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Music Review: Ella Fitzgerald – Love Letters From Ella

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Does the world need another Ella Fitzgerald collection? Concord certainly hopes so, since they've combined with Starbucks (bet you didn't see that coming) to produce their latest tribute to a musical legend. Love Letters From Ella, which is tagged as celebrating what would have been her 90th birthday, includes ten tracks that are described as "never-before-released love songs."

I reviewed an album from Concord last year that digitally combined the singing of Ray Charles with the music of the Count Basie Band. Now – as then – my intent is to concentrate on reviewing the music itself, rather than the process, but I do need to mention that this new Ella release is also "enhanced," although not as much so. It appears that a lot of this material is reasonably faithful to the original recordings, but the album notes – which are not very detailed – do seem to indicate some tinkering and additions.

As I said, let's listen to the music. We know Ella is as good as they get, and these recordings began life in the middle stage of her long career — late 1950s to early 1970s. The songs are good choices, the accompaniment – whether it's Count Basie, André Previn, guitarist Joe Pass or others – is first class, and the blending has been skillfully done. In short, a nice listen.

I love old ballads, and with Ella in full voice the listener is in for a treat. Choices range from the lively sound of "Please Don't Talk About Me When I'm Gone," with Ella delightfully backed by the Basie sound, to the plaintive "Cry Me A River," a song made famous by Julie London but originally intended for Ella. Ironically, the London Symphony Orchestra (which is named for the city, not Julie) is added for backing here on Ella's version, and the result is a very nice sound.

I very much enjoyed those tunes where Ella is backed by old friend Joe Pass and his strong, soulful guitar. These include "I've Got The World On A String" and "The One I Love." Also of note was Ella's version of "Our Love Is Here To Stay," a song I've always had a thing for. Here Ella does it full justice, with the help of Previn's magical piano work.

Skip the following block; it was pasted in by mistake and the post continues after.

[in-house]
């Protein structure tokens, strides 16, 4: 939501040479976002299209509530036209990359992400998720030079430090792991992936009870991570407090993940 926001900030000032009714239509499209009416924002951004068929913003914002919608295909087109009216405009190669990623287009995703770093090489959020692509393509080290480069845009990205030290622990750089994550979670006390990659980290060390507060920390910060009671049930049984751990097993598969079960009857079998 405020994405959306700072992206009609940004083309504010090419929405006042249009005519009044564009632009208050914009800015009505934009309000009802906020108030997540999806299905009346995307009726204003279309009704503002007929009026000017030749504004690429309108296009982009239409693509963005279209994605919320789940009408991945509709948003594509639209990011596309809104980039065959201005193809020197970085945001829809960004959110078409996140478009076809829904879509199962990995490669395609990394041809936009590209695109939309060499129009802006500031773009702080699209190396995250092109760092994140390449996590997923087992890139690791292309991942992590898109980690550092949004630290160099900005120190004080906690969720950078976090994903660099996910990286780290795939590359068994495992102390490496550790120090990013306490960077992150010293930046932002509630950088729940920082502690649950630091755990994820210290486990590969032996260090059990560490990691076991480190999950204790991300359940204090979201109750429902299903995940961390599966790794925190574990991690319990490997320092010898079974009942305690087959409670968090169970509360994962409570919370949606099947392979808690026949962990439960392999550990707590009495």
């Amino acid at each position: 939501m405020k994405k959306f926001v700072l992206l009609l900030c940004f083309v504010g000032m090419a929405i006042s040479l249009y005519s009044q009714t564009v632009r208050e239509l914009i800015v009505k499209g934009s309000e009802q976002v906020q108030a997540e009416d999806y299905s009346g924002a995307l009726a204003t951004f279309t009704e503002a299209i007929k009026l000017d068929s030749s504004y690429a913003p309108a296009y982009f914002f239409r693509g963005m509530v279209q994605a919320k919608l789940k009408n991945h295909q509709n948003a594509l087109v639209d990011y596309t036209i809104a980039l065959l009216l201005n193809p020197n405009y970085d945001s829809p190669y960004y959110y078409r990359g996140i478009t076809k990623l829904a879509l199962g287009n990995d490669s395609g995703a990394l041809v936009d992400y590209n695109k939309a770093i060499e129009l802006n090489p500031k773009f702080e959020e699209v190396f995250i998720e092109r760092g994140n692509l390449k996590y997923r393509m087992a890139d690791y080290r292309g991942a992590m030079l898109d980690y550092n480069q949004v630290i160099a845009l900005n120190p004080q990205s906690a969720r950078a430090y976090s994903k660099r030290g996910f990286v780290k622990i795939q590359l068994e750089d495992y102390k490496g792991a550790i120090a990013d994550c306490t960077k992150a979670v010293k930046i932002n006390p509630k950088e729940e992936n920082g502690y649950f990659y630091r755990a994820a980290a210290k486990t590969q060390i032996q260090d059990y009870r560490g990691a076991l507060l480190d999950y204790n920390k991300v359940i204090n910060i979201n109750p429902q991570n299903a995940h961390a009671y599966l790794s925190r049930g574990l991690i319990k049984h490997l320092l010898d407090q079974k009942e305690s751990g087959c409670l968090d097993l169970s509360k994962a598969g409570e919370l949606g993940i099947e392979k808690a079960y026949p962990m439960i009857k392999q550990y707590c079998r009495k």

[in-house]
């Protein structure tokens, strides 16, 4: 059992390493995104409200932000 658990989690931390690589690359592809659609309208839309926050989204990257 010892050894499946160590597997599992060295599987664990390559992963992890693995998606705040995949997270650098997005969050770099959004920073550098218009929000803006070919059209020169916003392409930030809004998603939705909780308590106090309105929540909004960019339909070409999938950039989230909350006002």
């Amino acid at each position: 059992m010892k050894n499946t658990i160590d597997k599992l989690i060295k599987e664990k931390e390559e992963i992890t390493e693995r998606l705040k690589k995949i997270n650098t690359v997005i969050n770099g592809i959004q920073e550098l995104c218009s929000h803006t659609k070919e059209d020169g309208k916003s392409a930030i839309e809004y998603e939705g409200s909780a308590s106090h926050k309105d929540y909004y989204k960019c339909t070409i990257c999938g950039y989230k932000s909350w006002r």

Overall, a fine collection of love ballads by one of the great singers of our time.

1. Please Don't Talk About Me When I'm Gone (W/Count Basie)
2. Cry Me a River (W/ London Symphony)
3. You Turned the Tables On Me
4. I've Got the World On a String (W/ London Symphony & Joe Pass)
5. Witchcraft
6. My Old Flame (W/ London Symphony & Scott Hamilton)
7. The One I Love (Belongs To Somebody Else) (W/ Joe Pass)
8. Take Love Easy (W/ London Symphony & Joe Pass)
9. Our Love Is Here To Stay (W/ Andre Previn)
10. Some Other Spring (W/Count Basie)

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About Big Geez

  • Congrats! This article has been forwarded to the Advance.net websites and Boston.com.

  • Now that you mention it, Pure Ella and this one have no overlap in tracks. I’d recommend a listener get both. 🙂 (Pure Ella has the big hits, but a collection without “I’ve Got the World on a String” is an incomplete collection.)

  • Thanks for the comment, Nat. Yep, this is a pretty good collection and another would be Pure Ella but in all honesty there are a lot of good albums available, so you might want to buy based on the kind of music you like best from her — ballads, old stuff, new stuff, whatever.

    Thanks again…

  • Nat le Gros Monstre

    Great article. I love Ella, yet reading this I realized, I don’t actually own an Ella CD…shame on me. Is this a good collection or would you recommend another?